Wild Plants and Wooly Bears
When ice makes walking difficult and snow and sub-freezing temperatures limit time spent outside, my world shrinks. Enforced servitude to the woodstove becomes the order of the day.
At the same time, near places suddenly become distant. My mailbox, less than a 10-minute walk on a normal day, may as well stand in Nome, Alaska. And town, a 15-minute drive, remains out of bounds when snow mounts, making driving impossible.
When coupled with a power outage, I’m plunged into the 19th century. Computers, televisions and other electronic devices become inanimate objects, with no utilitarian use. But after all, is that such a bad thing? I think not. In fact, it seems to me that everyone ought to experience some degree of total isolation at least a few times in their lives.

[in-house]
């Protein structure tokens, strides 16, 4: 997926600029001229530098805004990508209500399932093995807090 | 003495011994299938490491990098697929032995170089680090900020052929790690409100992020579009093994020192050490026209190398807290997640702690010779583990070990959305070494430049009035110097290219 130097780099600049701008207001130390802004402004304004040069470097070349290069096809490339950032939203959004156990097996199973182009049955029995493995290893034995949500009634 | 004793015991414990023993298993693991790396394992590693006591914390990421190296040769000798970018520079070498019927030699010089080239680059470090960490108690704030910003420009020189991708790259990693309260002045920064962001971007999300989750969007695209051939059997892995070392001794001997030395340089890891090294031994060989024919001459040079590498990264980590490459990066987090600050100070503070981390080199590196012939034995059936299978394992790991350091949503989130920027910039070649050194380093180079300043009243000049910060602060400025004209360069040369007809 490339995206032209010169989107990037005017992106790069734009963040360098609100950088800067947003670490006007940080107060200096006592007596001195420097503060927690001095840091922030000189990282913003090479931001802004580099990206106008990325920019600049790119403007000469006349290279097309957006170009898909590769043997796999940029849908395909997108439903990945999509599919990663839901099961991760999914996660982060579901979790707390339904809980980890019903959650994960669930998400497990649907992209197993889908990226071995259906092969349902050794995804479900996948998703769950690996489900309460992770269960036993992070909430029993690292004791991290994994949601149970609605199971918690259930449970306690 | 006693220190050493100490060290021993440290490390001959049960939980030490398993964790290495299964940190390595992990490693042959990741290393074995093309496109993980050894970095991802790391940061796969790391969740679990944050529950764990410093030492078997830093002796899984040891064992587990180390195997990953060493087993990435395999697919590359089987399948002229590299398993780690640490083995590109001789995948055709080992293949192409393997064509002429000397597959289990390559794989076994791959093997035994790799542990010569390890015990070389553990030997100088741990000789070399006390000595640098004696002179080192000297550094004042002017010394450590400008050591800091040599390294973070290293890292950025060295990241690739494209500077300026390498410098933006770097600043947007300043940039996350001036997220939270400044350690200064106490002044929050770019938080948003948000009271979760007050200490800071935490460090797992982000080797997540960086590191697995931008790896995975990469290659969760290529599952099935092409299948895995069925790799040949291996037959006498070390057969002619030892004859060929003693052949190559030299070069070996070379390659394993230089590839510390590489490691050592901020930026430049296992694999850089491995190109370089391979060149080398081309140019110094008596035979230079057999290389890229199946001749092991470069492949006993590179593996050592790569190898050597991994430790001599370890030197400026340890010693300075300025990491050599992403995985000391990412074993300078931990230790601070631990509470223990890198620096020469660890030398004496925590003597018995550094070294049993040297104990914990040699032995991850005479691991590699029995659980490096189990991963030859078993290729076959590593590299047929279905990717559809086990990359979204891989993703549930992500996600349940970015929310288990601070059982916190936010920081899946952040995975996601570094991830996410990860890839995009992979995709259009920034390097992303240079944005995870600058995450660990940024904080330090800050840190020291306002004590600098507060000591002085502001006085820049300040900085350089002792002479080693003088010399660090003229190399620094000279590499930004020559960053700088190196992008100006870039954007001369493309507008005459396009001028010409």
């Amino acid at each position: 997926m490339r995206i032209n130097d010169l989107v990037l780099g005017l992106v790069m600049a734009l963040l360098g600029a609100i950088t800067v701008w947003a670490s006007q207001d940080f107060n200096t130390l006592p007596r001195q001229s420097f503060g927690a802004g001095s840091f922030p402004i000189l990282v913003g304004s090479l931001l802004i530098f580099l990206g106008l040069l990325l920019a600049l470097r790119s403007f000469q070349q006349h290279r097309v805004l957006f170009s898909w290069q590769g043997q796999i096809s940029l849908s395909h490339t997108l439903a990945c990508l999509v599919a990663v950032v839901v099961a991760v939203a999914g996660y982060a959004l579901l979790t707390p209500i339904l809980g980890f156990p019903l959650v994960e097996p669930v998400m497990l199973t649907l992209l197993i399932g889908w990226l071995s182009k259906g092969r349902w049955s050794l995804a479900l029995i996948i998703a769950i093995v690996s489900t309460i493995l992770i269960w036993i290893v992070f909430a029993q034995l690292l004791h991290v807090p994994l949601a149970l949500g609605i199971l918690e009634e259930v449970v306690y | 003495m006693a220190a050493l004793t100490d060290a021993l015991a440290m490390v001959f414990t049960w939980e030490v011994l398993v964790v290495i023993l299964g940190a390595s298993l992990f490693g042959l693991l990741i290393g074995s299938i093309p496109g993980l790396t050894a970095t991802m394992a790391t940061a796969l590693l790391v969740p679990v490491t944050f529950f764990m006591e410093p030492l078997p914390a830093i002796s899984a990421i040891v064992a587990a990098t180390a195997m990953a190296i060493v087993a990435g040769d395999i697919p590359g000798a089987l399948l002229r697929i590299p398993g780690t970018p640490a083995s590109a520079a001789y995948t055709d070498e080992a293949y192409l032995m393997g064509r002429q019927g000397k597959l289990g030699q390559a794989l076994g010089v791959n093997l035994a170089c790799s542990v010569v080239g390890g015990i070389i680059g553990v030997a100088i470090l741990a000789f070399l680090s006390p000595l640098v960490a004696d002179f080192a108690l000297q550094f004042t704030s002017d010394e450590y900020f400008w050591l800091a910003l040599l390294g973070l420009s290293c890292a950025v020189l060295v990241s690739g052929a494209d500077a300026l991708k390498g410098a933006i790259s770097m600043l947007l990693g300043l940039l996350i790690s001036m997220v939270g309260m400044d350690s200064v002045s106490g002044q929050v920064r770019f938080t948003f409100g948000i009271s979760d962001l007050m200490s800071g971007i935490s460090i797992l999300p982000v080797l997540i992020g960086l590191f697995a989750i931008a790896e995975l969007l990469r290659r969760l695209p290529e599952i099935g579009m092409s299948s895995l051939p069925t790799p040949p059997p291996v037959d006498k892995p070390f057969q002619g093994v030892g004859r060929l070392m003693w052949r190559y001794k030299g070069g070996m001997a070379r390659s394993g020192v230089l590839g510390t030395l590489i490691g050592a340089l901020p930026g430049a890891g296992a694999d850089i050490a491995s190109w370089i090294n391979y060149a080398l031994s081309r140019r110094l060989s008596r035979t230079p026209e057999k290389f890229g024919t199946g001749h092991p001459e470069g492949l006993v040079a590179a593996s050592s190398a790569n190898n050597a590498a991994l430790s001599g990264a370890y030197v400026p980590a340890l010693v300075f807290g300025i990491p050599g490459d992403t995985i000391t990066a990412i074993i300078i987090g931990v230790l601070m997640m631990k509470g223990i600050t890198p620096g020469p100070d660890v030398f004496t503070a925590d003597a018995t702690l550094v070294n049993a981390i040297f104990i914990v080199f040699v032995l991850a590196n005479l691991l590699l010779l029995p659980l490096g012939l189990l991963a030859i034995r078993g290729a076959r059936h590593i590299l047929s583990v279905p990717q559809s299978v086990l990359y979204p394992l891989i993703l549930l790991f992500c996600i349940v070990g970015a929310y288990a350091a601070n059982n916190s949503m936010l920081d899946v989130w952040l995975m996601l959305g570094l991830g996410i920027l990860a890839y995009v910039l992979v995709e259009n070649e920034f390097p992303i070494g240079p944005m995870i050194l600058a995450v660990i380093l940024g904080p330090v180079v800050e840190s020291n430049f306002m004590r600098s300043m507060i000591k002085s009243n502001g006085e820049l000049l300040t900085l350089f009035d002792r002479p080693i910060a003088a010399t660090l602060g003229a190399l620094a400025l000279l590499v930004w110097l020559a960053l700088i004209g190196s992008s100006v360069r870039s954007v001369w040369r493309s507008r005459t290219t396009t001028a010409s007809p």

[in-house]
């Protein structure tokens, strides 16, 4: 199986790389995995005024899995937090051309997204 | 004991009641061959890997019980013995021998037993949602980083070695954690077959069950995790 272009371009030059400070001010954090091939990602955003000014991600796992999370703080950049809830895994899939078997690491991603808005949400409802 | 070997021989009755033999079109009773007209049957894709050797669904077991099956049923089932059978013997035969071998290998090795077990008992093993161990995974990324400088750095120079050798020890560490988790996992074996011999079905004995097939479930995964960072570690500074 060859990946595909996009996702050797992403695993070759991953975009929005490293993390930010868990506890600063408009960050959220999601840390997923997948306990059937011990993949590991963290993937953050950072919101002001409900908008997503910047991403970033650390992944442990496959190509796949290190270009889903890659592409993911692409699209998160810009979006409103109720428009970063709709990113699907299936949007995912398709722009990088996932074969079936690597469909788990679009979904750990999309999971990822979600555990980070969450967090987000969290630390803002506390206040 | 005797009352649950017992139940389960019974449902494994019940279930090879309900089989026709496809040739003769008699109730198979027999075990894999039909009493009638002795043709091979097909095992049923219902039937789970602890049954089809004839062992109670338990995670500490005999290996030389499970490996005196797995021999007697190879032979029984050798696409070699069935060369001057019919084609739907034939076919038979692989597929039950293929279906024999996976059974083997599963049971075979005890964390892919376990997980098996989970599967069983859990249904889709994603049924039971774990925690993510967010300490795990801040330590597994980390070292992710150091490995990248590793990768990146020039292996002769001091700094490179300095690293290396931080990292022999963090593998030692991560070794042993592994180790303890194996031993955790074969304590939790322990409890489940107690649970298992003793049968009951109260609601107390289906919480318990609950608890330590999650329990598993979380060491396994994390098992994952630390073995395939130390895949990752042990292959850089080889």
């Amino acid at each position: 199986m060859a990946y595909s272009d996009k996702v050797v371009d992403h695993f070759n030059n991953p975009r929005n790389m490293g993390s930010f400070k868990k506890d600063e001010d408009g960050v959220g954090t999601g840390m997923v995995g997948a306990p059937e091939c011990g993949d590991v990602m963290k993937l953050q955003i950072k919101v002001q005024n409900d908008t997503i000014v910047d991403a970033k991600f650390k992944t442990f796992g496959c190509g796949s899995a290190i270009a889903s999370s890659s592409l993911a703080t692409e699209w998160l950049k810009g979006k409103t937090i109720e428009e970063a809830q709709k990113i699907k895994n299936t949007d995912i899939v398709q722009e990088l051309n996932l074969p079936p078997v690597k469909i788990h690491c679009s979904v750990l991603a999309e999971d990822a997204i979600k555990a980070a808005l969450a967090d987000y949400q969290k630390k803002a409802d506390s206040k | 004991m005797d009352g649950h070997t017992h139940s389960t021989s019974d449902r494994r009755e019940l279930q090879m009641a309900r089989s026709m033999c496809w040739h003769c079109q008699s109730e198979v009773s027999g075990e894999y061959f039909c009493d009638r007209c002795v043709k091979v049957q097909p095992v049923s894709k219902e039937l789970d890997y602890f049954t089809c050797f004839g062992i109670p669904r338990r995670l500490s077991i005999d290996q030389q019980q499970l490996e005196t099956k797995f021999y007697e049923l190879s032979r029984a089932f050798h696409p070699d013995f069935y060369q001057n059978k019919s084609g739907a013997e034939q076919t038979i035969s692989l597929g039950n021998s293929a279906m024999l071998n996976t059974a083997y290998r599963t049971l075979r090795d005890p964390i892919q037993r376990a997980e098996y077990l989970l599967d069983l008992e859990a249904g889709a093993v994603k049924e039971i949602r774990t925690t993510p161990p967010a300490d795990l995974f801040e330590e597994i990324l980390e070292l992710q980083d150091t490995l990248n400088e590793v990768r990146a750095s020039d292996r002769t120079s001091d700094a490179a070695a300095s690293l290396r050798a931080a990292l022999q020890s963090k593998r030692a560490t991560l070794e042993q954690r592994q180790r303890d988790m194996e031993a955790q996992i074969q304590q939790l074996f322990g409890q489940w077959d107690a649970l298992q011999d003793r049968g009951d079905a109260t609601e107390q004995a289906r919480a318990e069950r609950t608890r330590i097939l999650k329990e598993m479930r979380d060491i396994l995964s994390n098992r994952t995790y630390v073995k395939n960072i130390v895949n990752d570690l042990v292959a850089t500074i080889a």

Candles and canned goods replace electric lights and fresh foods. Real, live music, performed on the spot, makes recorded music seem totally irrelevant. And books, read by squinting through bifocals in flickering candlelight, bring comedy and drama, laughter and tears, to life in a way that no movie or television show ever could.
I pity those who never, ever, found themselves alone. It’s a learning experience and a necessary part of life.